# Maximum Path Sum I | shouldn't the result be that?

What is your hint or solution suggestion?

``````function maximumPathSumI(triangle) {
let sum = Math.max(...triangle)
let rout = triangle.indexOf(sum)
for(let i = 1; i < triangle.length; i++){
let max = Math
.max(triangle[i][rout], triangle[i][rout+1], triangle[i][rout-1]||0)
if(max === triangle[i][rout+1]) {
rout++
console.log(triangle[i][rout])
sum+=triangle[i][rout]
}else if(max === triangle[i][rout]){
console.log(triangle[i][rout])
sum+=triangle[i][rout]
}else if(max === triangle[i][rout-1]){
rout--
console.log(triangle[i][rout])
sum+=triangle[i][rout]
}
}
return sum
}

const testTriangle = [[3, 0, 0, 0],
[7, 4, 0, 0],
[2, 4, 6, 0],
[8, 5, 9, 3]];

console.log(maximumPathSumI(numTriangle));
``````

Challenge: Problem 18: Maximum path sum I

Link to the challenge:

Your solution is unfortunately not correct. You do not reach the correct value and pass all tests.

I’m not sure exactly what your code is doing, but you should be able to use a bottom up, dynamic programming approach to reach the solution that only requires `n(n+1)/2` additions.

Yeah sure, but can I go downward? it should be okay, because the first test is showing the result of adding the first number to the number on the same column

You can go downward, but the code will be much, much slower. Unfortunately, the combinatorics are working against you and debugging your top down attempt to traverse every single path is hard.

1 Like

Yeah, I’m sure I’m missing something, because when I calculated a combination of adjacent numbers I got an even bigger number than the one the test is telling me I should return. My result of the calculation I did was the same as the result my code is giving, I’ll try to understand the problem more

I’m really not seeing how your code covers all possible paths. You should need a nested loop in there.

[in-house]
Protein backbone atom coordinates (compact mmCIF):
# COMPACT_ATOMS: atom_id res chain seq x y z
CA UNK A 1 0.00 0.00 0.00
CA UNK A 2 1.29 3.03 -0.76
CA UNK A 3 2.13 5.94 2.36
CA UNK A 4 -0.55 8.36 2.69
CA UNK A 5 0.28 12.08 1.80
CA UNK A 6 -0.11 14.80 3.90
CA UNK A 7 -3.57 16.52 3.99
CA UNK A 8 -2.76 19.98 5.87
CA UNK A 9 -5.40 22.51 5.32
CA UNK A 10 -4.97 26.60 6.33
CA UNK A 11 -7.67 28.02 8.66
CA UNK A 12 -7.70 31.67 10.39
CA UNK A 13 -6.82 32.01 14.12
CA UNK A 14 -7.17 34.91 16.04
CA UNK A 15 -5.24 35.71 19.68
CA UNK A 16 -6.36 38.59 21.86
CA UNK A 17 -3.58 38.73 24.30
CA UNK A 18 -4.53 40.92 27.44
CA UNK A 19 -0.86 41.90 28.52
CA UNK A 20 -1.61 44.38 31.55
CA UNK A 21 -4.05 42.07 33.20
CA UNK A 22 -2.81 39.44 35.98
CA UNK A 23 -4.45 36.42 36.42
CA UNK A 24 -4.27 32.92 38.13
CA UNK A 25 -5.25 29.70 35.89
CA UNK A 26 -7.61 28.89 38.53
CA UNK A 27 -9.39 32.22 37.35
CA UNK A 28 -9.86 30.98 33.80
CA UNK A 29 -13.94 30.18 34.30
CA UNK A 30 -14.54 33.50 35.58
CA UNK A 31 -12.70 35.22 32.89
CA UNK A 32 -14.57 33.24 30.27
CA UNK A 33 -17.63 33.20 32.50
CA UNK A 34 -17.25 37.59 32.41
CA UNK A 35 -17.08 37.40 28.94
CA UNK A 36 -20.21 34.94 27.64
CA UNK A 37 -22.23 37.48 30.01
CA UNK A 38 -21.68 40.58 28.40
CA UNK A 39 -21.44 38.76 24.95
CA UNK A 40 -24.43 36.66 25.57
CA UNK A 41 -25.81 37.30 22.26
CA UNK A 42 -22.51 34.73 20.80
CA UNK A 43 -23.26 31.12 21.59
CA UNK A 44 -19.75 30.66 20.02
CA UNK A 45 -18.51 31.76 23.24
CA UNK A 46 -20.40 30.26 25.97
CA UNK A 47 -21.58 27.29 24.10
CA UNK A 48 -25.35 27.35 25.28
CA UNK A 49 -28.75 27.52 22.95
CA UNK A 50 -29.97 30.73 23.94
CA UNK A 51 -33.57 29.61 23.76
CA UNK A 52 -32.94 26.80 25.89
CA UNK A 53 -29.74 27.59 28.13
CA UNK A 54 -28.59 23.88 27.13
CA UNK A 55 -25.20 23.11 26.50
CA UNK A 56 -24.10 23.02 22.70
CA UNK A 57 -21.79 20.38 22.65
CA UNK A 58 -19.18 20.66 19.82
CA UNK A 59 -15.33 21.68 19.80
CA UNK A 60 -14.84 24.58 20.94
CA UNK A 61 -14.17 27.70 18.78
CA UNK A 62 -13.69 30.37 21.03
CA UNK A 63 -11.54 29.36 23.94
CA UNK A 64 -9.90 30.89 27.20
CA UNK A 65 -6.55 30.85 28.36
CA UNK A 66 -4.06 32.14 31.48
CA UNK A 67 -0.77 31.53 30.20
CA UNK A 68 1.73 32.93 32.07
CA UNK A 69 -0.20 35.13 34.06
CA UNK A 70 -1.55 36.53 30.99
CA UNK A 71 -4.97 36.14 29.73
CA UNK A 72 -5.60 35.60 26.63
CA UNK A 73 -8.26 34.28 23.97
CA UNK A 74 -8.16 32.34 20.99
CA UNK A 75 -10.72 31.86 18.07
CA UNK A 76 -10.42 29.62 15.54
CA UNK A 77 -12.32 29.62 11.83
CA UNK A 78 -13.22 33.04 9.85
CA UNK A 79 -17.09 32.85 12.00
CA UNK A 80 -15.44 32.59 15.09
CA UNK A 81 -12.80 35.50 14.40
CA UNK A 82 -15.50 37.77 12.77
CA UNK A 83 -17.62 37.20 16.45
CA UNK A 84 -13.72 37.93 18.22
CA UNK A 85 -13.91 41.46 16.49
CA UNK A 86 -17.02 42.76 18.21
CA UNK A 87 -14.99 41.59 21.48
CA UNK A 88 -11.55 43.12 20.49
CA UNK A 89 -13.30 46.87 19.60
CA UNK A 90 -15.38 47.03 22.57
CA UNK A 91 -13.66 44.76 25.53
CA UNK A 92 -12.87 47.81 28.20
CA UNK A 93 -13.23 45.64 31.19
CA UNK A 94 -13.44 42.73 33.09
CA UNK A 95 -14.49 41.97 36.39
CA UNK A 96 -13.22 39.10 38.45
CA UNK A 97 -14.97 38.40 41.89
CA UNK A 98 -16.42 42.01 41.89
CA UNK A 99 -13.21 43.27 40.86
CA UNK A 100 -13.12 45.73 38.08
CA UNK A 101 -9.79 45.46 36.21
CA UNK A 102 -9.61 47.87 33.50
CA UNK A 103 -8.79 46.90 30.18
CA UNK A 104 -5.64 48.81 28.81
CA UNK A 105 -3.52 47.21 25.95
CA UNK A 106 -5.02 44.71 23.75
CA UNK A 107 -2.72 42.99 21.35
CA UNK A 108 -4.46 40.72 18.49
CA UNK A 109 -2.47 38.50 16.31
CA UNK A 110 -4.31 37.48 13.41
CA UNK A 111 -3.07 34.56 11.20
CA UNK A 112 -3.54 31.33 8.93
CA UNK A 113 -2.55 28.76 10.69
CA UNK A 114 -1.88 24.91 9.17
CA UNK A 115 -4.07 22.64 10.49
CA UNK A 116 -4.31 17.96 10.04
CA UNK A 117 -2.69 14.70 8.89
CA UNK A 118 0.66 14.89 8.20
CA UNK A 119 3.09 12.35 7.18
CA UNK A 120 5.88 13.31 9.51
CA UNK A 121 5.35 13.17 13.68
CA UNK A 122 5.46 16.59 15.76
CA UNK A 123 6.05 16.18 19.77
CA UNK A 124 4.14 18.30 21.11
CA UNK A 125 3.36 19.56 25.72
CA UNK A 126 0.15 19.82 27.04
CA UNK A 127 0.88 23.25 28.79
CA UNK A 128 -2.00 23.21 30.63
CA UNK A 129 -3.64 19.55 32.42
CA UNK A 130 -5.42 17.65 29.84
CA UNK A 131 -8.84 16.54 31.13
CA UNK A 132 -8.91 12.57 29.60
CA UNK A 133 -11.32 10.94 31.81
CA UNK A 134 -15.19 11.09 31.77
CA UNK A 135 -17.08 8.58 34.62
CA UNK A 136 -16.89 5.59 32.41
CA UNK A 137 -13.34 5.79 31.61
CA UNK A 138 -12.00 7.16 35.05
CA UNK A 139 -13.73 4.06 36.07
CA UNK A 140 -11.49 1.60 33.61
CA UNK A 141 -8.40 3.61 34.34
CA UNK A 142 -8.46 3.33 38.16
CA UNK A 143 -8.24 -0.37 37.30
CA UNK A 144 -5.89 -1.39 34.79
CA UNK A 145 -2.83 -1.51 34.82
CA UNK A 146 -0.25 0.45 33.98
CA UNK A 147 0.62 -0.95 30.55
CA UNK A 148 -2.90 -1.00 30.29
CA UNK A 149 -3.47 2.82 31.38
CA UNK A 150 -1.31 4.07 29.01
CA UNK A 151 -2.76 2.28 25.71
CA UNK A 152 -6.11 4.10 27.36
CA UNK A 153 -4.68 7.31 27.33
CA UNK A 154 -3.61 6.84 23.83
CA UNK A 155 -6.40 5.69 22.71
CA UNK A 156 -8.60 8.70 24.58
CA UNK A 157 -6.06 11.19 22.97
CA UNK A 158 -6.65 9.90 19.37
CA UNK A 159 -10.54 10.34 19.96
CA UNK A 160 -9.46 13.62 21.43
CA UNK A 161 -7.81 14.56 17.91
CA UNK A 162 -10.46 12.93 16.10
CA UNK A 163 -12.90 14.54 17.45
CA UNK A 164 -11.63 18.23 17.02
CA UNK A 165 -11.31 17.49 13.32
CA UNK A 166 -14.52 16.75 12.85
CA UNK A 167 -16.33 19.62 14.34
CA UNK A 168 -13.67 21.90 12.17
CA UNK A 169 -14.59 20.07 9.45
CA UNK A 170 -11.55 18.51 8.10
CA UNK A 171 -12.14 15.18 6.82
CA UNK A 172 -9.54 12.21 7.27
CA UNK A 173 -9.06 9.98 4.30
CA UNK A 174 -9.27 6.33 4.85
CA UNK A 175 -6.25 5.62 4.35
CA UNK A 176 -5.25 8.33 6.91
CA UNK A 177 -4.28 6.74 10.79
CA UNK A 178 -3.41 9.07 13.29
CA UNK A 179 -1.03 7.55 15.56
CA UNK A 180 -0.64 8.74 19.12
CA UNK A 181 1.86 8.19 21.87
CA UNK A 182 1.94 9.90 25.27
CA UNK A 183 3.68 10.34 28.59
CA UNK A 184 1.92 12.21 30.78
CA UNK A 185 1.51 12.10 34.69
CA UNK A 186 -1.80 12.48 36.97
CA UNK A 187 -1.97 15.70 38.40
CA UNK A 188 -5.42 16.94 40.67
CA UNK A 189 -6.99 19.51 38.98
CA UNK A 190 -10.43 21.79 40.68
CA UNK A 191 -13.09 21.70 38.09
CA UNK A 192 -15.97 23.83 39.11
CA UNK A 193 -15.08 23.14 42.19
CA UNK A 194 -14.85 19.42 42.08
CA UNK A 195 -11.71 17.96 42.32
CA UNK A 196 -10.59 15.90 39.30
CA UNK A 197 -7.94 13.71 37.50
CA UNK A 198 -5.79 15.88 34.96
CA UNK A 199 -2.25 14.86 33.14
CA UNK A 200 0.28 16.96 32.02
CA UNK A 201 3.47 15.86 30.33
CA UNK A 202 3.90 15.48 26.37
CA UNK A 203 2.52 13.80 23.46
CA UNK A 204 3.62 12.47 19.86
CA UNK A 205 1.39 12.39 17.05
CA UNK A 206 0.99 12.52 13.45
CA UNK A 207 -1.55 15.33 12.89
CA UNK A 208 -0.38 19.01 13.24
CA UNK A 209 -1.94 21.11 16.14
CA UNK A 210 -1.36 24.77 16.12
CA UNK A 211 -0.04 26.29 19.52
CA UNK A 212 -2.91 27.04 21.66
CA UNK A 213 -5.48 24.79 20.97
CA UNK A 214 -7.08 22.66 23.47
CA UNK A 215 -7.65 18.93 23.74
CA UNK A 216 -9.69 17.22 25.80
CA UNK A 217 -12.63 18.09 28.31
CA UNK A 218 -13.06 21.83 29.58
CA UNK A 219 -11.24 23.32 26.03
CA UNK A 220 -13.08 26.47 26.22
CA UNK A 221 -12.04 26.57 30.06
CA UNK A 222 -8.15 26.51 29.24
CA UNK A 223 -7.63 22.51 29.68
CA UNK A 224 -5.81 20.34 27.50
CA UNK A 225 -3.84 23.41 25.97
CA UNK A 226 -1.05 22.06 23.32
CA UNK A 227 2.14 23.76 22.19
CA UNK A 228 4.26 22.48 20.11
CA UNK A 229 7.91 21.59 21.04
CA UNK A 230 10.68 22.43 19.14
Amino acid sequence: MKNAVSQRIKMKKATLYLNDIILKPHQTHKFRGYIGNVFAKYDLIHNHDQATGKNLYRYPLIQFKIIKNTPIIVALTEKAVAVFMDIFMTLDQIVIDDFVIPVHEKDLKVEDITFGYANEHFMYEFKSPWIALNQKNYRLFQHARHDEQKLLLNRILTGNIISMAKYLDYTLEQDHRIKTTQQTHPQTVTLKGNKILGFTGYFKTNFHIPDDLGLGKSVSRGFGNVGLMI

It doesn’t, it checks the three numbers under the current one, and adds the biggest to the sum, and then either subtracts from the current index or adds to it, or leaves it as it is.

Ah. A greedy approach can miss the optimal path. The best path for the first 5 rows can then have the worst paths for the next 10 rows, roughly speaking.

Exactly, that’s why I’m so confused, because the sum I got was even bigger, I’m guessing by that I cannot go downwards, should I only check adjacent numbers? I’m so sorry man I know it’s stupid Are you just grabbing the biggest value in each row? You don’t get a continuous path that way.

No no, only from the three ones below the current value (The last summed value)

Ok, so that can’t work. You are not checking every single path in your top down approach, so you are omitting the correct path in some cases.

And you seem to be adding something to the sum that you should not be since your result is too large.

Edit: Ah, in the triangle you are not adjacent to the next row at index rout-1, rout, and rout+1…

Thanks man! I’ll try to correct that

So I can’t go downwards, it has to be adjacent?

If you go downwards, you have to check every single path, and those paths have to be steps between legal elements on the next row.

``````   3
7 4
2 4 6
8 5 9 3
``````
``````[[3, 0, 0, 0]
[7, 4, 0, 0]
[2, 4, 6, 0]
[8, 5, 9, 3]]
``````

For example, from the 4 on the third row, you can only reach the 5 and the 9 on the fourth row.

1 Like

I guess I understood, so I can’t go down-left? Thank you!

In the form that the triangle is stored in, yeah, that’s an invalid direction. The 4 in the third row is not connected to the 8 in the fourth row, for example.

1 Like

Okay, Thank you so much man! I wouldn’t have got that on my own.

1 Like

This topic was automatically closed 182 days after the last reply. New replies are no longer allowed.